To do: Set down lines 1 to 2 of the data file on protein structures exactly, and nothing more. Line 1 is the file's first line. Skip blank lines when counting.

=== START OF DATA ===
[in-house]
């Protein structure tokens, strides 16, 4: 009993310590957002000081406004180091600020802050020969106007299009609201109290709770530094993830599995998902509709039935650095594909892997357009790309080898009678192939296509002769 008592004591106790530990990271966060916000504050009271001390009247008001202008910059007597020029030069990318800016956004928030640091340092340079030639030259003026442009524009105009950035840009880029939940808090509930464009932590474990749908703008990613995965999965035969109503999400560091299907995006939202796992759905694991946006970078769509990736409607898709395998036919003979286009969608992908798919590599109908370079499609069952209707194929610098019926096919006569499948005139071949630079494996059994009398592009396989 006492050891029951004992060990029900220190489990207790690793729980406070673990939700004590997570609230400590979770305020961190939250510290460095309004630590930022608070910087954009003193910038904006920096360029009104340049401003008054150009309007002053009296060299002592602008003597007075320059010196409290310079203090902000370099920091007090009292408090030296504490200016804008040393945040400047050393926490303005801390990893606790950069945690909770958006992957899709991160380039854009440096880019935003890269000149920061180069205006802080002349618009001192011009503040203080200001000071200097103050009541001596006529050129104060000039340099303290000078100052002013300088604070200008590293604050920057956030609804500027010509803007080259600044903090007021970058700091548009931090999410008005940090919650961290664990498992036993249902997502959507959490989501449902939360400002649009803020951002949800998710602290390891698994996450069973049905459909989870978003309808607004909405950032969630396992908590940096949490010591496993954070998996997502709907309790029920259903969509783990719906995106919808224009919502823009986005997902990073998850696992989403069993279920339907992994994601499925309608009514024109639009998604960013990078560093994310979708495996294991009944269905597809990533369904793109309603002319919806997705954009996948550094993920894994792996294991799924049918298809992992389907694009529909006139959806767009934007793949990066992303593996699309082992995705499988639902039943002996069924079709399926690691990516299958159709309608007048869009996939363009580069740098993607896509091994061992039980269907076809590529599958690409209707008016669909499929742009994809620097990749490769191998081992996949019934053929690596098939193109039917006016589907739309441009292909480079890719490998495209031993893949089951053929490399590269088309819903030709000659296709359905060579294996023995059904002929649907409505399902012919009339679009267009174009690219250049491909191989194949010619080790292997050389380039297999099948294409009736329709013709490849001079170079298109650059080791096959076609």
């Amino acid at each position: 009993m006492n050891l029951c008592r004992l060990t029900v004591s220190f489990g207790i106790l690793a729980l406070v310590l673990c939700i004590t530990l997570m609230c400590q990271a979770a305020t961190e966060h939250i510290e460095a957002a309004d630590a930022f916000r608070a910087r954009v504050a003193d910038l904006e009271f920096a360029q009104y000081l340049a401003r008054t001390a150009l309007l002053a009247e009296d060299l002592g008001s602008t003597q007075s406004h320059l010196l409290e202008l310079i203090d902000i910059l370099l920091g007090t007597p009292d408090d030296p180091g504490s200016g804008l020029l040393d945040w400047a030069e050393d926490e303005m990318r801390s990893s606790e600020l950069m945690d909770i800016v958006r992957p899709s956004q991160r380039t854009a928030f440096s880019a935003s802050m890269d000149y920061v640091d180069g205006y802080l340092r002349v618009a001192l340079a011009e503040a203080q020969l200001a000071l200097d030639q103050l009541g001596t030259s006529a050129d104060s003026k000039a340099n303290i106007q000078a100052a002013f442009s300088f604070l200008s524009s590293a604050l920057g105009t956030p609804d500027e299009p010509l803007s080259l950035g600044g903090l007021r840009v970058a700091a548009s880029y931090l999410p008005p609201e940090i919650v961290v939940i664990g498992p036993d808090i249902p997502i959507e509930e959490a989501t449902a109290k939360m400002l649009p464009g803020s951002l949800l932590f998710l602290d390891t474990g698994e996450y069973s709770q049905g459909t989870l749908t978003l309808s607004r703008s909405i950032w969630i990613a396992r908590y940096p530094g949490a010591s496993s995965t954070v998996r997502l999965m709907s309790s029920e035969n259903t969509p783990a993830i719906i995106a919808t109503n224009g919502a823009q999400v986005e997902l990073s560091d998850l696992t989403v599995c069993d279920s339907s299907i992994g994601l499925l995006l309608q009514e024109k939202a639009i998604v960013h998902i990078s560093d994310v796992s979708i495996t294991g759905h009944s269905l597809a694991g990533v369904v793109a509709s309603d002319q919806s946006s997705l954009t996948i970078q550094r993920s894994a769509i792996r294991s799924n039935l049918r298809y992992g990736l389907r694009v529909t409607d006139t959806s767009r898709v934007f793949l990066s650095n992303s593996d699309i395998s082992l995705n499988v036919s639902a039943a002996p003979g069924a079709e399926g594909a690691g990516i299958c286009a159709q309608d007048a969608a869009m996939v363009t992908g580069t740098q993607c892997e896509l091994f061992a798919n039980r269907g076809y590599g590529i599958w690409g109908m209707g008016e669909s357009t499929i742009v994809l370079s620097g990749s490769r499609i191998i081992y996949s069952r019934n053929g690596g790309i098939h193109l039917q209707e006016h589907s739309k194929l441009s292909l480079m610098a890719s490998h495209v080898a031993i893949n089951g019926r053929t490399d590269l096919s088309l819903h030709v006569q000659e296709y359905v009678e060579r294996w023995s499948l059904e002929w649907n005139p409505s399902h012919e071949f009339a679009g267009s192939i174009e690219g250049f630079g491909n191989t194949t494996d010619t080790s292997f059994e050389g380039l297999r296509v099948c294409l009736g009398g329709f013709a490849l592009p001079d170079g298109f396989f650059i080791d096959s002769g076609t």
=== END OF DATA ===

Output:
[in-house]
């Protein structure tokens, strides 16, 4: 009993310590957002000081406004180091600020802050020969106007299009609201109290709770530094993830599995998902509709039935650095594909892997357009790309080898009678192939296509002769 008592004591106790530990990271966060916000504050009271001390009247008001202008910059007597020029030069990318800016956004928030640091340092340079030639030259003026442009524009105009950035840009880029939940808090509930464009932590474990749908703008990613995965999965035969109503999400560091299907995006939202796992759905694991946006970078769509990736409607898709395998036919003979286009969608992908798919590599109908370079499609069952209707194929610098019926096919006569499948005139071949630079494996059994009398592009396989 006492050891029951004992060990029900220190489990207790690793729980406070673990939700004590997570609230400590979770305020961190939250510290460095309004630590930022608070910087954009003193910038904006920096360029009104340049401003008054150009309007002053009296060299002592602008003597007075320059010196409290310079203090902000370099920091007090009292408090030296504490200016804008040393945040400047050393926490303005801390990893606790950069945690909770958006992957899709991160380039854009440096880019935003890269000149920061180069205006802080002349618009001192011009503040203080200001000071200097103050009541001596006529050129104060000039340099303290000078100052002013300088604070200008590293604050920057956030609804500027010509803007080259600044903090007021970058700091548009931090999410008005940090919650961290664990498992036993249902997502959507959490989501449902939360400002649009803020951002949800998710602290390891698994996450069973049905459909989870978003309808607004909405950032969630396992908590940096949490010591496993954070998996997502709907309790029920259903969509783990719906995106919808224009919502823009986005997902990073998850696992989403069993279920339907992994994601499925309608009514024109639009998604960013990078560093994310979708495996294991009944269905597809990533369904793109309603002319919806997705954009996948550094993920894994792996294991799924049918298809992992389907694009529909006139959806767009934007793949990066992303593996699309082992995705499988639902039943002996069924079709399926690691990516299958159709309608007048869009996939363009580069740098993607896509091994061992039980269907076809590529599958690409209707008016669909499929742009994809620097990749490769191998081992996949019934053929690596098939193109039917006016589907739309441009292909480079890719490998495209031993893949089951053929490399590269088309819903030709000659296709359905060579294996023995059904002929649907409505399902012919009339679009267009174009690219250049491909191989194949010619080790292997050389380039297999099948294409009736329709013709490849001079170079298109650059080791096959076609």